So is there anything that might be good about Musk taking over?
Well, one potential change that could be extremely popular among users is an edit button. It would allow users to go back into tweets and fix typos and grammatical errors — something that you cannot do now and something that most users would like. Although, that too could present a whole other set of problems, such as the message of tweets being changed after they’ve already been posted.
But now we all wait to see what’s next.
In a release on Monday, Musk wrote, “Free speech is the bedrock of a functioning democracy, and Twitter is the digital town square where matters vital to the future of humanity are debated. I also want to make Twitter better than ever by enhancing the product with new features, making the algorithms open source to increase trust, defeating the spam bots, and authenticating all humans. Twitter has tremendous potential — I look forward to working with the company and the community of users to unlock it.”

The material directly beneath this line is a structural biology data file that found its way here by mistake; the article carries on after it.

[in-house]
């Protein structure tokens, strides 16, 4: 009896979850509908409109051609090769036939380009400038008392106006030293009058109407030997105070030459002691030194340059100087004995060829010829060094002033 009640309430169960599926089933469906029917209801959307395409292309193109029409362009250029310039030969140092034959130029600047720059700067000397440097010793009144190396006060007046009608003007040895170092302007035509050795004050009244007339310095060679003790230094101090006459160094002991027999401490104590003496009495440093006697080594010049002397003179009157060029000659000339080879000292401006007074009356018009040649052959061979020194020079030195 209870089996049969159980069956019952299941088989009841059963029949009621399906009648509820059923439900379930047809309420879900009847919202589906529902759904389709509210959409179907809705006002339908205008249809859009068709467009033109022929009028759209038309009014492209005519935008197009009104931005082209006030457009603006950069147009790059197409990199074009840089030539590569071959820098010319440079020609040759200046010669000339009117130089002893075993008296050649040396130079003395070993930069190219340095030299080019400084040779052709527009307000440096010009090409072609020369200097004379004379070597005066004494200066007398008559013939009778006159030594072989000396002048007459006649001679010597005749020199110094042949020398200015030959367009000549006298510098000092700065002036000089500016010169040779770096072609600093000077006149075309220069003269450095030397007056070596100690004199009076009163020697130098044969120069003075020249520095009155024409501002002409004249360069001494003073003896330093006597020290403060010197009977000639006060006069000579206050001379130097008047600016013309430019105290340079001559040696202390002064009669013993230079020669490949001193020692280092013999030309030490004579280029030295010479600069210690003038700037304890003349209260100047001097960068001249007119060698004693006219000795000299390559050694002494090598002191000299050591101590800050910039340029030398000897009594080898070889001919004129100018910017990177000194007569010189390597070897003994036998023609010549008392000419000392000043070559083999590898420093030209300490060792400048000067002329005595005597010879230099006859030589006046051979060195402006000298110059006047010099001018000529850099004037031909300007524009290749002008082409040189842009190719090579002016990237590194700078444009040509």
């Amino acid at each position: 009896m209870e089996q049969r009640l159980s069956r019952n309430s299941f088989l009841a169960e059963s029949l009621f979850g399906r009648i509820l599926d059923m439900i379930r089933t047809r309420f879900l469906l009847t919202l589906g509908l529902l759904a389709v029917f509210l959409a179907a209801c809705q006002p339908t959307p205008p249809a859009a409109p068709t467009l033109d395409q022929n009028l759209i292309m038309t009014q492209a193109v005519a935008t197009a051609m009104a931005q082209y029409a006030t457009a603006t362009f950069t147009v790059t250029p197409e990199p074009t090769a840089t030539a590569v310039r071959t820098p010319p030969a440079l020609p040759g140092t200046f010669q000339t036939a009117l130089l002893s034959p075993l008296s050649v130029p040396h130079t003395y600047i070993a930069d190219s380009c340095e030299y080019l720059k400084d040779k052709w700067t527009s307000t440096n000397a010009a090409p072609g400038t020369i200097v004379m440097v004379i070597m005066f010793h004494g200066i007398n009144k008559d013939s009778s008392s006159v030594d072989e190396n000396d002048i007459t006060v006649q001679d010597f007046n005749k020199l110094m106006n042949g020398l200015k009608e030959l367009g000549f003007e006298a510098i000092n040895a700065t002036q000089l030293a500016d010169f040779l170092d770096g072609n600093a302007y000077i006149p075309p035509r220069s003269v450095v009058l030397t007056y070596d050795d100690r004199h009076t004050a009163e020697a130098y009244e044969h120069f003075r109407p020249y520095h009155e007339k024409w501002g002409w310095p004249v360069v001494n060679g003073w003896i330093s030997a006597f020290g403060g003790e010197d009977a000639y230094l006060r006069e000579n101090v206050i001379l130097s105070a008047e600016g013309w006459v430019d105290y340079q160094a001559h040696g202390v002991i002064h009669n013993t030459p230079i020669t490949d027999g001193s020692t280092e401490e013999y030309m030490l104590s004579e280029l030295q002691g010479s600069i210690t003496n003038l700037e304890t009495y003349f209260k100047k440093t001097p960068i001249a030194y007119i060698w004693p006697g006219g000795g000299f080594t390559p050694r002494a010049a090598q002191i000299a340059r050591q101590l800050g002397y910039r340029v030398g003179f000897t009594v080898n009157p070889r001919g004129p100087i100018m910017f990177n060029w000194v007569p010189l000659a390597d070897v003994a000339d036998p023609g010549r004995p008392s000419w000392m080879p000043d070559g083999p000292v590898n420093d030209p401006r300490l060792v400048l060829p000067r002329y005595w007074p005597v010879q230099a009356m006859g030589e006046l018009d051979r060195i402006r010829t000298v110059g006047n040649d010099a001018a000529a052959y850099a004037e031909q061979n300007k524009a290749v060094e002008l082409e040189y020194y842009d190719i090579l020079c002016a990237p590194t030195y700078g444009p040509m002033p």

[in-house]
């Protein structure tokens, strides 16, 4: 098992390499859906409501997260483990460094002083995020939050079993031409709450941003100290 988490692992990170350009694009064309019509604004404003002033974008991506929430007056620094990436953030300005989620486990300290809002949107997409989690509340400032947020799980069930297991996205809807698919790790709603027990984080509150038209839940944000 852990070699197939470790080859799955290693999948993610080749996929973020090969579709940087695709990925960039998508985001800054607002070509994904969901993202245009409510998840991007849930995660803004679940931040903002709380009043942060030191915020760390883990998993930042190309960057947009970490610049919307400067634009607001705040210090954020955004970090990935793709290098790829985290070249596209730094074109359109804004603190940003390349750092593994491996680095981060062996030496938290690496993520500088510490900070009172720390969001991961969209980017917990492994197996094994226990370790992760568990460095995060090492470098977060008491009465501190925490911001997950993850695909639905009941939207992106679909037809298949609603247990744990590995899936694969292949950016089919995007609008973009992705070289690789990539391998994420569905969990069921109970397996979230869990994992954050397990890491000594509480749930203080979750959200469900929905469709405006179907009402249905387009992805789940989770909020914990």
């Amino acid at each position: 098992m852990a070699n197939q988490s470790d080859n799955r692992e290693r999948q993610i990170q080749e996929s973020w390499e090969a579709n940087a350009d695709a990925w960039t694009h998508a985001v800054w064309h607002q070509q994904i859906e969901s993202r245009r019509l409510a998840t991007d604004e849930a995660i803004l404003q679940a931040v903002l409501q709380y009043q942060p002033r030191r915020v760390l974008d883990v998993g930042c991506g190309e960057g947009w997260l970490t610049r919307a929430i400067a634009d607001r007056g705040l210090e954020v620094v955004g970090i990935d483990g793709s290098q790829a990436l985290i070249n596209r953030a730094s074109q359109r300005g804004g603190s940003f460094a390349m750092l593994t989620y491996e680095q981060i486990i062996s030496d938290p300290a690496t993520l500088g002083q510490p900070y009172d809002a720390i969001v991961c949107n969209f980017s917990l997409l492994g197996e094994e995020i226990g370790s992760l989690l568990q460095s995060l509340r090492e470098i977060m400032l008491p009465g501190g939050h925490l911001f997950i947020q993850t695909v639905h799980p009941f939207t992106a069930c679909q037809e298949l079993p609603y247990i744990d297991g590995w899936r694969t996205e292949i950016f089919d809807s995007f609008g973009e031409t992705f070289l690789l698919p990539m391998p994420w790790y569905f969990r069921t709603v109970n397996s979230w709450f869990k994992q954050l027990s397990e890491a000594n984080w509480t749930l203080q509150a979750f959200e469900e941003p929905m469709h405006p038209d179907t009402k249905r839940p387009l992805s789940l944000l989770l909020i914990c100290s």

But, as Axios’ Dan Primack wrote, “This is an earthquake in global media and politics, where Twitter hosts the discourse.” Primack added, “It’s sure to be criticized by those who disagree with Musk’s laissez-faire views on content moderation and cheered by those who believe Twitter has been too heavy-handed with its block button.”
Looks like the ride is only going to get bumpier.
This story, which is still developing, has been updated with quotes from Donald Trump.
Tom Jones is Poynter’s senior media writer. For the latest media news and analysis, delivered free to your inbox each and every weekday morning, sign up for his Poynter Report newsletter.